Vim is outstanding. It holds a lot of potential for blind users.

I still have one out-of-the-box problem when using vim with screen readers (tested with both NVDA and System Access). But that surely must have a quick and easy workaround, such as placing a single line in the vimrc:

When moving to a line longer than what appears to be a hard-coded maximum width of around eighty characters, there is no reading past that preset width.

In other words, vim seems somehow to hide whatever doesn't fit on the screen, and that is where the screen reader stops reading. This is similar to Microsoft Notepad, in which there are about a thousand characters before a line break is imposed, although with Notepad the line is truly wrapped without inserting any kind of newline sequence (so that the text can be copied and pasted in its original form), and arrowing down in the Notepad window allows reading to continue.

With vim, regardless of the combinations of wrap, linebreak, and so on, that I have experimented with, the screen reading simply stops at that maximum line length. The screen reader will actually echo the column position when arrowing through a line (not with the movement commands unfortunately), so that starting from the beginning of the line and arrowing right states position 80 is reached, then counting starts over at 1 for the longer lines.

There are two major problems here:

The most obvious is that a blind user will have to jump to that last column position, arrow up or down, then back to the long line, which will then continue reading from that position (odds are in the middle of a word), and repeat the process to read the next "screen width" for as many screens worth of text the line might flow into.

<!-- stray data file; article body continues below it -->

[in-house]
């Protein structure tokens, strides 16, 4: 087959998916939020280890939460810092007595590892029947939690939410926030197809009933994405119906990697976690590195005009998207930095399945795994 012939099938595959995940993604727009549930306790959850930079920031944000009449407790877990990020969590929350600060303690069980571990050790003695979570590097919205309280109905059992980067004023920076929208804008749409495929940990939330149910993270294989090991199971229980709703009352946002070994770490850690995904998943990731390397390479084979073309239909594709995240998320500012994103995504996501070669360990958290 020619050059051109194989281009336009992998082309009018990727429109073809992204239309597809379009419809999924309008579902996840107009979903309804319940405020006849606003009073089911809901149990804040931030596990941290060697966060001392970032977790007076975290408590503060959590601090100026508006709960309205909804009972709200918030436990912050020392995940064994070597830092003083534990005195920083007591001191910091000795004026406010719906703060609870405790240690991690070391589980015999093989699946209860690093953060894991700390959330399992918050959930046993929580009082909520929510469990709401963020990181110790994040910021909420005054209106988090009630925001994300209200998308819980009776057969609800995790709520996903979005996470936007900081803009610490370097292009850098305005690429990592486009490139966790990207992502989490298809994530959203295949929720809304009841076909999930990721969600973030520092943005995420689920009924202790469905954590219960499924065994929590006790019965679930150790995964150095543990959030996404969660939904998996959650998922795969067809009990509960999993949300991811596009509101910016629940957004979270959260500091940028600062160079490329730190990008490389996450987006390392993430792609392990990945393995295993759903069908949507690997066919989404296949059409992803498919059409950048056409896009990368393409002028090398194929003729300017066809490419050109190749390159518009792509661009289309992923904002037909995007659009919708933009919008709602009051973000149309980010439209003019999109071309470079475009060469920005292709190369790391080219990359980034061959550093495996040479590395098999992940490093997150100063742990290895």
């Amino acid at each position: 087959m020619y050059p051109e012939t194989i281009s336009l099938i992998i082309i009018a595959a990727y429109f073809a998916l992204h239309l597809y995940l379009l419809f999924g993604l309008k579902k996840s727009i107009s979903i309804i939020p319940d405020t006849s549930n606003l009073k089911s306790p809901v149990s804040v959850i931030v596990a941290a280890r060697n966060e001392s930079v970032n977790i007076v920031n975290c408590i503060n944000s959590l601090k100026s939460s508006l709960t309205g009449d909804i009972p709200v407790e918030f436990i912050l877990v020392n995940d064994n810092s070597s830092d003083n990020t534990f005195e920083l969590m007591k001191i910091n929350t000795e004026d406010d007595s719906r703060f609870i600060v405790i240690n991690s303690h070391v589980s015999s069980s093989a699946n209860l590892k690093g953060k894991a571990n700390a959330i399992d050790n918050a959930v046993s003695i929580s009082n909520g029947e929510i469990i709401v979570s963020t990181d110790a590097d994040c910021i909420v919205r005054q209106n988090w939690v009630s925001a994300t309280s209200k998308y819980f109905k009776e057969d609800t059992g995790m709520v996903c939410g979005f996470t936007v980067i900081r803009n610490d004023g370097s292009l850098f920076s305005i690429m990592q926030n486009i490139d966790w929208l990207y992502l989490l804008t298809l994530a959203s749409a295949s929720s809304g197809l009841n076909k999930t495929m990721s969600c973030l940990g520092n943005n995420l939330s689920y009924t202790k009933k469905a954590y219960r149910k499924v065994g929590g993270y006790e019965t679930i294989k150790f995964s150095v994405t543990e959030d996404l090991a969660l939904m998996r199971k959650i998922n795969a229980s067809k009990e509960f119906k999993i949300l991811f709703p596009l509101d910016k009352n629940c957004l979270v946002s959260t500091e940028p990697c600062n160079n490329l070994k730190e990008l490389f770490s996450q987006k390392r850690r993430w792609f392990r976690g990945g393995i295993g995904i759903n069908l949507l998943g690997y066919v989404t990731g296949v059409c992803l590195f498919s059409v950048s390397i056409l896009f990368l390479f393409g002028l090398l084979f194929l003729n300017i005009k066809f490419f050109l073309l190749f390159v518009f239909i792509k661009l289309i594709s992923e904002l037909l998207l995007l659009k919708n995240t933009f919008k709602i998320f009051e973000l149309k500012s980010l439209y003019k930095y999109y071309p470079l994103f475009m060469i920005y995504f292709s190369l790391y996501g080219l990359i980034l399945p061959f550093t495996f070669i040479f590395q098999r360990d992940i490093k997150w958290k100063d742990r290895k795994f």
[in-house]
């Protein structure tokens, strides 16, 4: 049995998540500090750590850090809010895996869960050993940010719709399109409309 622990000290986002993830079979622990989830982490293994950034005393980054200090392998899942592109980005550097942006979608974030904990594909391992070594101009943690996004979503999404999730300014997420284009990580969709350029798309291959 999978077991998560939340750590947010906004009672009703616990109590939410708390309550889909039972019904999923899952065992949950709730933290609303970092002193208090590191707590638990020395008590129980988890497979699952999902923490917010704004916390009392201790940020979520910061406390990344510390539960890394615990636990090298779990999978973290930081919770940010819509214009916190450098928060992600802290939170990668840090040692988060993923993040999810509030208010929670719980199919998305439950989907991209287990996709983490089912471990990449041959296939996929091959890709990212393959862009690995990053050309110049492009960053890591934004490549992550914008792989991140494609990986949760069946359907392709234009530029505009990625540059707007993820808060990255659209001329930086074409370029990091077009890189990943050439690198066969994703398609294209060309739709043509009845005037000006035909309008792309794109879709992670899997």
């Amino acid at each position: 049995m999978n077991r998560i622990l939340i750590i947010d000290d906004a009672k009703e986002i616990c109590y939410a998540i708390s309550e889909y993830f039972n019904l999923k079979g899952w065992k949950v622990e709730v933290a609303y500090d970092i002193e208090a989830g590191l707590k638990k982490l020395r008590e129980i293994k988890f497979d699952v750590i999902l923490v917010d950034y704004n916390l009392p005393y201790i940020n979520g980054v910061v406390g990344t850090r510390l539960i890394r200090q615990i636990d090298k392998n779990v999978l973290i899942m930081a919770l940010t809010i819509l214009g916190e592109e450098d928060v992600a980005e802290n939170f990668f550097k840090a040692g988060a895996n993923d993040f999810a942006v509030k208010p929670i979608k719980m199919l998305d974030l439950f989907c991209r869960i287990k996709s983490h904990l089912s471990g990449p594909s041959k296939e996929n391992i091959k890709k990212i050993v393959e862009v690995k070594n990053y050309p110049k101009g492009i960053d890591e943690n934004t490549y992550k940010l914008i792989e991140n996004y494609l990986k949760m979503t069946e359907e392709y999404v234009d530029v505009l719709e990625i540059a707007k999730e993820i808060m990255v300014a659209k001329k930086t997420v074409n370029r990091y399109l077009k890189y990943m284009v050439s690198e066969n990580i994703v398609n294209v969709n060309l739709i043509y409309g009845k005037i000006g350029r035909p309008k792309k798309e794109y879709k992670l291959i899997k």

Setting textwidth will move the overflow text to the next line, but only after Inserting a newline character. Inserting newlines is not an option for code which will not compile when lines are broken up with newlines, or for writing that needs to have defined paragraphs delimited by newline characters as with normal word processing. (If wrap or other methods give only a visual appearance of line wrapping, this of course does nothing for a blind user, whose screen reader still sees only the first eighty characters.)

I have also experimented using the screen command (ubuntu 16) from a cygwin window, which interestingly does show the long lines reflowed in a way that is visible to screen readers when scrolling up after using screen's C-a [ command.

Using a standard program like screen would be great in combination with vim if anyone knows a way around what vim is doing with the text or window, or please advise about whether something like columns=10000 can be placed in the configuration to easily solve the problem. I am not familiar with vim scripting language but could learn enough to get by, and I have recently discovered that vim can be used with python3, so that would be an option too, though I would also like a simple solution that I can teach to others.

Thank you to anyone who can provide feedback.

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    Welcome to our site @guestuser001. I edited your question because I think that you used a speech to text software to write it and it was pretty hard for other users to read it. I think maybe there is a solution to your problem with the softwrap option, I'll have to test that. – statox Nov 13 '18 at 10:30
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    Are you using terminal Vim or GUI Vim? Is the behaviour the same in both? – Rich Nov 13 '18 at 12:17
  • if your screeenreader accepts standard input you can try :.,$w !yourreader Note the space before the ! – Naumann Nov 16 '18 at 21:24

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